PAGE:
What's the used Mazda 3 hatchback like?
In a sea of strait-laced, one-style-fits-all cars, the swoopy lines of the used Mazda 3 do mark it out among its rivals. There’s even a four-door executive car version called the Fastback if the five-door doesn't appeal, but all models get a big, bold grille at the front to give it some genuine rear-view mirror presence.
What also differentiates the 3 from its rivals are the large-capacity engine sizes available and absence of turbocharging on the petrol engines. While the smaller-capacity engines fitted to rival cars have better (but often unrealistic) official fuel consumption, the 3 is capable of getting closer to its official figures and therefore returning similar economy to its competitors in real-world use.
The interior has a pleasingly uncluttered layout and the controls you come into contact with regularly, such as the air conditioning dials and indicator stalks, all have a nice weight to them, suggesting this car has engineering integrity behind it.
It also has a very user-friendly infotainment system, complete with a 7.0in touchscreen on top of the dashboard and a rotary dial with shortcut buttons on the centre console between the front seats. You learn how to operate it very easily.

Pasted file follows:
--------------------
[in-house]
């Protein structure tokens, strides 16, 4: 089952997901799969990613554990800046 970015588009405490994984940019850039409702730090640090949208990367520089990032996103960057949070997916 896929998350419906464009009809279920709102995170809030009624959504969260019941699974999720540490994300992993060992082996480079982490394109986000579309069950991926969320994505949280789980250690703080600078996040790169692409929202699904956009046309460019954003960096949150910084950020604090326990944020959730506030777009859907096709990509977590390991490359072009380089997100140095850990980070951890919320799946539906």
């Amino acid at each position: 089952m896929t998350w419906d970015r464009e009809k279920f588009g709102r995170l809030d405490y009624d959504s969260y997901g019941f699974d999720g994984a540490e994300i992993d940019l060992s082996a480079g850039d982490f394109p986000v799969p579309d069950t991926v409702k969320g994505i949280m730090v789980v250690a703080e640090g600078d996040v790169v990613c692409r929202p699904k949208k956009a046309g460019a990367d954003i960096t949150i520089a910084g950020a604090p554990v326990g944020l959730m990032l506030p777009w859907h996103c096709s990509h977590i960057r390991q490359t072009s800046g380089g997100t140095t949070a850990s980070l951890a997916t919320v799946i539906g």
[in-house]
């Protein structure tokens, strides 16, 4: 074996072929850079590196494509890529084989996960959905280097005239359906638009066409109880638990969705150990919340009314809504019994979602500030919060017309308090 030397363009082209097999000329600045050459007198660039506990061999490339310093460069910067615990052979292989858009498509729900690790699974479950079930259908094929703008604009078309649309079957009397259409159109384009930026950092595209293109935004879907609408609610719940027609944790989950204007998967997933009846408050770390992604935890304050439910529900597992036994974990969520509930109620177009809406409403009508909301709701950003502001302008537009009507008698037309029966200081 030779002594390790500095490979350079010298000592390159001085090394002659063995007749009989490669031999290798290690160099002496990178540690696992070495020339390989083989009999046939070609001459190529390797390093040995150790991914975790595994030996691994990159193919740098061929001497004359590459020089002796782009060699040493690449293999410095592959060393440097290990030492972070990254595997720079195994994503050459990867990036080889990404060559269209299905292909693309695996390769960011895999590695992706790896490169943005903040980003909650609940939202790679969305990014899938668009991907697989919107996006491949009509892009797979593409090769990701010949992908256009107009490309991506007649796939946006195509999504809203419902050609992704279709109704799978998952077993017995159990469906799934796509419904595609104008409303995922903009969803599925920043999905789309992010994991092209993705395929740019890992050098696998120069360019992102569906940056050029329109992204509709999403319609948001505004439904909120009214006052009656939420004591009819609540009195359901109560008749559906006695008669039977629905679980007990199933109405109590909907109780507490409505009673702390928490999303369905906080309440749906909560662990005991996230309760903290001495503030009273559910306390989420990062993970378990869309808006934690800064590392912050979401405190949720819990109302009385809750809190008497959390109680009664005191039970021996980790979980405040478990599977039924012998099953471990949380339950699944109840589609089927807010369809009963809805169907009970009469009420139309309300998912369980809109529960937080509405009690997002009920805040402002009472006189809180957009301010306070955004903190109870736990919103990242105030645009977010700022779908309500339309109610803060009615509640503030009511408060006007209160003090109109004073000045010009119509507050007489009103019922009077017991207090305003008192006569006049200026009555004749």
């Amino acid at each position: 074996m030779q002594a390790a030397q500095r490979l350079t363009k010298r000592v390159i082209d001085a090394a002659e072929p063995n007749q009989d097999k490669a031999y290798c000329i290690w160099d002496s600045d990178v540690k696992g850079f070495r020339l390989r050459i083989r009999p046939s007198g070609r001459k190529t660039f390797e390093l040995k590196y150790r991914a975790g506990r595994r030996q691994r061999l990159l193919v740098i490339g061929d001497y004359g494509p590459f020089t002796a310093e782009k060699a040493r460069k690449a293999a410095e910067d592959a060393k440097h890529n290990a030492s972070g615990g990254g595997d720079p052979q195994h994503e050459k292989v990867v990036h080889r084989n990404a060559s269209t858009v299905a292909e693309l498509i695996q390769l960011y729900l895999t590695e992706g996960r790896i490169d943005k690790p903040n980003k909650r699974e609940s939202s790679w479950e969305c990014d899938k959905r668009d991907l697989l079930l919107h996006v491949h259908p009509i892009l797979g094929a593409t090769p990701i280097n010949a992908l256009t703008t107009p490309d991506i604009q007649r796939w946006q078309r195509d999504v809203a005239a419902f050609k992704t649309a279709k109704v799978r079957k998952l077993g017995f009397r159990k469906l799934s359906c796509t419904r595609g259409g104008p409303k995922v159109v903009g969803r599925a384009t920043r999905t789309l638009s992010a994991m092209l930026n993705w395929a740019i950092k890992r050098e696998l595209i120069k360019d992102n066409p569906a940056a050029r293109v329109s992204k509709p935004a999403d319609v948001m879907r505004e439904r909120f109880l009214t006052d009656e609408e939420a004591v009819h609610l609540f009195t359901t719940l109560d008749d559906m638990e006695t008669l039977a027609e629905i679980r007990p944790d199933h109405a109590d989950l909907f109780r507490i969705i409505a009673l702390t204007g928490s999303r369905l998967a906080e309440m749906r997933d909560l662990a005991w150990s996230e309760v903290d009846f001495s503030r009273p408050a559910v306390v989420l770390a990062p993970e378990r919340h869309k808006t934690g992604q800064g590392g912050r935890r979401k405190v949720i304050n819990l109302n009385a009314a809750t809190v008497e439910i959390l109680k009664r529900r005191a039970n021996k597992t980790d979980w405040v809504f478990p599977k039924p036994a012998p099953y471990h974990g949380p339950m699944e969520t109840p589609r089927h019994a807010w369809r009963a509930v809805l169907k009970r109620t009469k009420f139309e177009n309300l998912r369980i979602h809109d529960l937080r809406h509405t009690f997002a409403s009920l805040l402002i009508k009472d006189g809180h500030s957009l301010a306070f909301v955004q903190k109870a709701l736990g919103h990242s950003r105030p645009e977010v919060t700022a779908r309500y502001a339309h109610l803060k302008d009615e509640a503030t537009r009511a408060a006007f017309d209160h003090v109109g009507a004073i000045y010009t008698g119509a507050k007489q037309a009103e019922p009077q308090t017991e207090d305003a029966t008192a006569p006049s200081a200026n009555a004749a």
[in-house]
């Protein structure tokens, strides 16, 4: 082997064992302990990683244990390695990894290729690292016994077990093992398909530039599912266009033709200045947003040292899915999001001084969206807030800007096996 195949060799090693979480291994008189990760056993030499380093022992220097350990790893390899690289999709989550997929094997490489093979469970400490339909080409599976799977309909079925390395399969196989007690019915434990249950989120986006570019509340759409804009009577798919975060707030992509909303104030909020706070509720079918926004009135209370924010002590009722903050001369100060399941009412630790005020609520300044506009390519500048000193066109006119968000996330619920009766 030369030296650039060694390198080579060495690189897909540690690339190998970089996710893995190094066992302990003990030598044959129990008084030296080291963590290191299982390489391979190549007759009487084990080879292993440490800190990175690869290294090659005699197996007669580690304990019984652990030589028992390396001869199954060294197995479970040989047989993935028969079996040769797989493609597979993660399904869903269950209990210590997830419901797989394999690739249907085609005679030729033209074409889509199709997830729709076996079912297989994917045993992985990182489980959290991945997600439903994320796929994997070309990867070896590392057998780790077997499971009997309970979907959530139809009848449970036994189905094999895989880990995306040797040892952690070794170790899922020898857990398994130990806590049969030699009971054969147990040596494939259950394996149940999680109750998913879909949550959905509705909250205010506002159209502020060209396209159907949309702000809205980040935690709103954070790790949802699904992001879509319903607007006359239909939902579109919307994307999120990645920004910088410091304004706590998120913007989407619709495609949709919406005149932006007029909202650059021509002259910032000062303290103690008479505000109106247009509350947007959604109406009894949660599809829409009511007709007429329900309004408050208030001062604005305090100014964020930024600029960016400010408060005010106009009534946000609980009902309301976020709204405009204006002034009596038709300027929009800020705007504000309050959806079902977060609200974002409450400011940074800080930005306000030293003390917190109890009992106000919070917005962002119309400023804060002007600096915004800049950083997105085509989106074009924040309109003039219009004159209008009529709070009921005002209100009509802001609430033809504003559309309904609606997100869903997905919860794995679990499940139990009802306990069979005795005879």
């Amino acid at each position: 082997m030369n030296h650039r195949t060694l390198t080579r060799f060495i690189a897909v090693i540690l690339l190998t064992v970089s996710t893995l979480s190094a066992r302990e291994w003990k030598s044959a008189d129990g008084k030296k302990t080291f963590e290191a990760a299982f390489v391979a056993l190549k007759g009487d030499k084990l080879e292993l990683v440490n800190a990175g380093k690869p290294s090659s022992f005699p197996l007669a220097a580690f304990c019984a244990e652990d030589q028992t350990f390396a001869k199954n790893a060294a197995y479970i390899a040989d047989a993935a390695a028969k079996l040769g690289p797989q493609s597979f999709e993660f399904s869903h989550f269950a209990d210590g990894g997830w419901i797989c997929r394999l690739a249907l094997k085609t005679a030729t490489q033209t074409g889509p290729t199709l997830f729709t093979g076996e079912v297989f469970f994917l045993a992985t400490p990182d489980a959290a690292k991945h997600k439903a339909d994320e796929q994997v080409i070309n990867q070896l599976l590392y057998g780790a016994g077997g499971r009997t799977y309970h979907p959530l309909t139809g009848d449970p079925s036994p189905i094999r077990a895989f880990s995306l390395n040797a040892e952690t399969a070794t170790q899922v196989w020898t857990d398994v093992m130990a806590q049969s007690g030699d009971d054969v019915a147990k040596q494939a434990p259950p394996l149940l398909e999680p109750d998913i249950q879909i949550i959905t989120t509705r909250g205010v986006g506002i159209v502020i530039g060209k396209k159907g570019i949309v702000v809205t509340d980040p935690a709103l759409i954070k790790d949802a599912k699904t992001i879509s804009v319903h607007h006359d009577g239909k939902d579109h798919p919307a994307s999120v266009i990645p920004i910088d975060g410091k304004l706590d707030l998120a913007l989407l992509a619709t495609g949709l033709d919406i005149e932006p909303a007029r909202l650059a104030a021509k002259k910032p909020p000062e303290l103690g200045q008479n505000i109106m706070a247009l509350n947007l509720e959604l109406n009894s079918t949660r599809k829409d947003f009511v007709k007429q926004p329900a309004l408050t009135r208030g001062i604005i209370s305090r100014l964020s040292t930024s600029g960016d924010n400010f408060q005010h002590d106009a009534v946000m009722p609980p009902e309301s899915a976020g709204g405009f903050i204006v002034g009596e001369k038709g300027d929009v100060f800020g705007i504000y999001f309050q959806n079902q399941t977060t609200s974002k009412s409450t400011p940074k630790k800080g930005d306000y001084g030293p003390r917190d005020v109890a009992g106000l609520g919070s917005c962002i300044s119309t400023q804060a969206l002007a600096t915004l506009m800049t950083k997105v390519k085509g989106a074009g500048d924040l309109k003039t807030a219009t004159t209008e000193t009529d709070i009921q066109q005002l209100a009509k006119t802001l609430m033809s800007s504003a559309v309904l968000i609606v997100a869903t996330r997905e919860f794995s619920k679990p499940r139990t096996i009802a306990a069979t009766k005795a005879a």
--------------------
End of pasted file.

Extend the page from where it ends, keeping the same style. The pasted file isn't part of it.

Any trim level with ‘Nav’ at the end means the car has sat-nav. As you'd expect, it's just as easy to use as the infotainment system, although it isn’t quite as good as the system you'll find in the Audi A3.
SE specification comes with air conditioning, alloy wheels, Bluetooth, iPod/USB media inputs and the standard 7.0in touchscreen infotainment system. SE Nav comes with everything SE cars have but adds sat-nav. SE-L comes with automatic lights and wipers and rear parking sensors, while top-tier Sport Nav has parking sensors on the front as well, along with larger, 18in wheels and a head-up display.
Interior space is good in the 3, with a decent amount of space up front and a rear bench that can take three, although they wouldn’t want to spend all day back there. The boot opening is narrower than it is in some rivals, so if you need to load a pushchair into the back, it might be a good idea to take it along with you to find out if it fits. The Fastback version has an even smaller boot entrance that hinders practicality, plus the sloping rear roofline impacts head room for taller rear passengers.